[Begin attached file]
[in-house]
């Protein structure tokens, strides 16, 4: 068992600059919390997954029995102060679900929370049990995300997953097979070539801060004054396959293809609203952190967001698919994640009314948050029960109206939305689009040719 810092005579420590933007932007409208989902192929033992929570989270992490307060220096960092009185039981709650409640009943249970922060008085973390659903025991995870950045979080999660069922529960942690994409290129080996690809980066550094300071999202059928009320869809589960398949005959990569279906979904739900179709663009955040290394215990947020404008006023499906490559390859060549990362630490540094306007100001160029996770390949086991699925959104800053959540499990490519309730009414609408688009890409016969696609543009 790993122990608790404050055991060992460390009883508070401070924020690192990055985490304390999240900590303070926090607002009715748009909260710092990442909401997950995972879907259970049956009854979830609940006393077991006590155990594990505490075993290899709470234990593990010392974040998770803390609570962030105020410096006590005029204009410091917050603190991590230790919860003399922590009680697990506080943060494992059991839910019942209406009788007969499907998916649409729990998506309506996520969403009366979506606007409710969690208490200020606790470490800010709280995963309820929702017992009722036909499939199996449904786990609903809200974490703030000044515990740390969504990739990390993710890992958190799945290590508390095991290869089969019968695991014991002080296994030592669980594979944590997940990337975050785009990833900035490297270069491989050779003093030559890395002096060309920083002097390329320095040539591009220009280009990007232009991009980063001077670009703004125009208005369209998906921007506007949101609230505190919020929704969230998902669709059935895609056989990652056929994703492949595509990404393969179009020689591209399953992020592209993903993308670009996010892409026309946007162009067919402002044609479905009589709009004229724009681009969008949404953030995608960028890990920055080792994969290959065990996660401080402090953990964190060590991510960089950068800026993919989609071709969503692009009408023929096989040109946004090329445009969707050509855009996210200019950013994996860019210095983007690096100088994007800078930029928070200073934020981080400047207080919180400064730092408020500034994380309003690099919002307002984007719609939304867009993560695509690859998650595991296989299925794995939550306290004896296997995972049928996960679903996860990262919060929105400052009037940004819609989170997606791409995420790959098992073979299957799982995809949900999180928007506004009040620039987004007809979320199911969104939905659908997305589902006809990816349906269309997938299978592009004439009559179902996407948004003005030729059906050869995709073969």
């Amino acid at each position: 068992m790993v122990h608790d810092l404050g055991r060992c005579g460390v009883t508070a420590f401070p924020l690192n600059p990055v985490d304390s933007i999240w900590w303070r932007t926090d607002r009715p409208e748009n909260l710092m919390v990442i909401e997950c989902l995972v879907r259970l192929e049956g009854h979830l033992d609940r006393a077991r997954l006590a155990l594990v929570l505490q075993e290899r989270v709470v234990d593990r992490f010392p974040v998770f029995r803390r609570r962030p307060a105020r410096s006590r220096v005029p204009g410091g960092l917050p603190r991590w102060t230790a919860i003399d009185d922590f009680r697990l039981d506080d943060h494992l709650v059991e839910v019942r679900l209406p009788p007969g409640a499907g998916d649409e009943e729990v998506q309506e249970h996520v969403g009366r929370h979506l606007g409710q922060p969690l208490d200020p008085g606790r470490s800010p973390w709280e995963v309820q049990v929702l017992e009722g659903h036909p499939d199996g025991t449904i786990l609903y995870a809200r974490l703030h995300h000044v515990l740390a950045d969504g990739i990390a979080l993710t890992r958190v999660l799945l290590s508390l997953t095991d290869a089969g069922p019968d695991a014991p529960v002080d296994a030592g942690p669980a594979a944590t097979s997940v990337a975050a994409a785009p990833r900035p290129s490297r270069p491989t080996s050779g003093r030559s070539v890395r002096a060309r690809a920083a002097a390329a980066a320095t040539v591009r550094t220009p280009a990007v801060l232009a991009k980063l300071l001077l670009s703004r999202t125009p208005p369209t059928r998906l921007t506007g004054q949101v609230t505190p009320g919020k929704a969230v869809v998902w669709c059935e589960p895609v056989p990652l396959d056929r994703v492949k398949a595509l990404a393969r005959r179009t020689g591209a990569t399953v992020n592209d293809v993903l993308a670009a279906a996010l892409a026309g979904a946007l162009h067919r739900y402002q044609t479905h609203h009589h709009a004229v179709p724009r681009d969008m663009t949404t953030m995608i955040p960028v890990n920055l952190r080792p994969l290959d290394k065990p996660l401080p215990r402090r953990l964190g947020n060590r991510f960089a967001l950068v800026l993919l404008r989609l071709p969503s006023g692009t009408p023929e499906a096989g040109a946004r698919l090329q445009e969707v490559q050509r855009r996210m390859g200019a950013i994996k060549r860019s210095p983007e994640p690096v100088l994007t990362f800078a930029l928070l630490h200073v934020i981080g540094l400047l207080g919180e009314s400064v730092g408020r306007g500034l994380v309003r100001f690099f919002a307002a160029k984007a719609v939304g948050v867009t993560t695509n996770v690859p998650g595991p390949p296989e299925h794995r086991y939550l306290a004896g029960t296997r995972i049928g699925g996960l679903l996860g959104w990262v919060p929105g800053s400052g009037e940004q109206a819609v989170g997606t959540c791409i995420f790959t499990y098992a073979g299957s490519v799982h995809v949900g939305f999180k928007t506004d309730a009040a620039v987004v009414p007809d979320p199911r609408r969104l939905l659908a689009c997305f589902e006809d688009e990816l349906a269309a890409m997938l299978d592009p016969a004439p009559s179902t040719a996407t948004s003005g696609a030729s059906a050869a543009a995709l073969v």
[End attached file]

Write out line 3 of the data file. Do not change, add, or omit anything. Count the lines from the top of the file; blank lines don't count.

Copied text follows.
């Amino acid at each position: 068992m790993v122990h608790d810092l404050g055991r060992c005579g460390v009883t508070a420590f401070p924020l690192n600059p990055v985490d304390s933007i999240w900590w303070r932007t926090d607002r009715p409208e748009n909260l710092m919390v990442i909401e997950c989902l995972v879907r259970l192929e049956g009854h979830l033992d609940r006393a077991r997954l006590a155990l594990v929570l505490q075993e290899r989270v709470v234990d593990r992490f010392p974040v998770f029995r803390r609570r962030p307060a105020r410096s006590r220096v005029p204009g410091g960092l917050p603190r991590w102060t230790a919860i003399d009185d922590f009680r697990l039981d506080d943060h494992l709650v059991e839910v019942r679900l209406p009788p007969g409640a499907g998916d649409e009943e729990v998506q309506e249970h996520v969403g009366r929370h979506l606007g409710q922060p969690l208490d200020p008085g606790r470490s800010p973390w709280e995963v309820q049990v929702l017992e009722g659903h036909p499939d199996g025991t449904i786990l609903y995870a809200r974490l703030h995300h000044v515990l740390a950045d969504g990739i990390a979080l993710t890992r958190v999660l799945l290590s508390l997953t095991d290869a089969g069922p019968d695991a014991p529960v002080d296994a030592g942690p669980a594979a944590t097979s997940v990337a975050a994409a785009p990833r900035p290129s490297r270069p491989t080996s050779g003093r030559s070539v890395r002096a060309r690809a920083a002097a390329a980066a320095t040539v591009r550094t220009p280009a990007v801060l232009a991009k980063l300071l001077l670009s703004r999202t125009p208005p369209t059928r998906l921007t506007g004054q949101v609230t505190p009320g919020k929704a969230v869809v998902w669709c059935e589960p895609v056989p990652l396959d056929r994703v492949k398949a595509l990404a393969r005959r179009t020689g591209a990569t399953v992020n592209d293809v993903l993308a670009a279906a996010l892409a026309g979904a946007l162009h067919r739900y402002q044609t479905h609203h009589h709009a004229v179709p724009r681009d969008m663009t949404t953030m995608i955040p960028v890990n920055l952190r080792p994969l290959d290394k065990p996660l401080p215990r402090r953990l964190g947020n060590r991510f960089a967001l950068v800026l993919l404008r989609l071709p969503s006023g692009t009408p023929e499906a096989g040109a946004r698919l090329q445009e969707v490559q050509r855009r996210m390859g200019a950013i994996k060549r860019s210095p983007e994640p690096v100088l994007t990362f800078a930029l928070l630490h200073v934020i981080g540094l400047l207080g919180e009314s400064v730092g408020r306007g500034l994380v309003r100001f690099f919002a307002a160029k984007a719609v939304g948050v867009t993560t695509n996770v690859p998650g595991p390949p296989e299925h794995r086991y939550l306290a004896g029960t296997r995972i049928g699925g996960l679903l996860g959104w990262v919060p929105g800053s400052g009037e940004q109206a819609v989170g997606t959540c791409i995420f790959t499990y098992a073979g299957s490519v799982h995809v949900g939305f999180k928007t506004d309730a009040a620039v987004v009414p007809d979320p199911r609408r969104l939905l659908a689009c997305f589902e006809d688009e990816l349906a269309a890409m997938l299978d592009p016969a004439p009559s179902t040719a996407t948004s003005g696609a030729s059906a050869a543009a995709l073969v």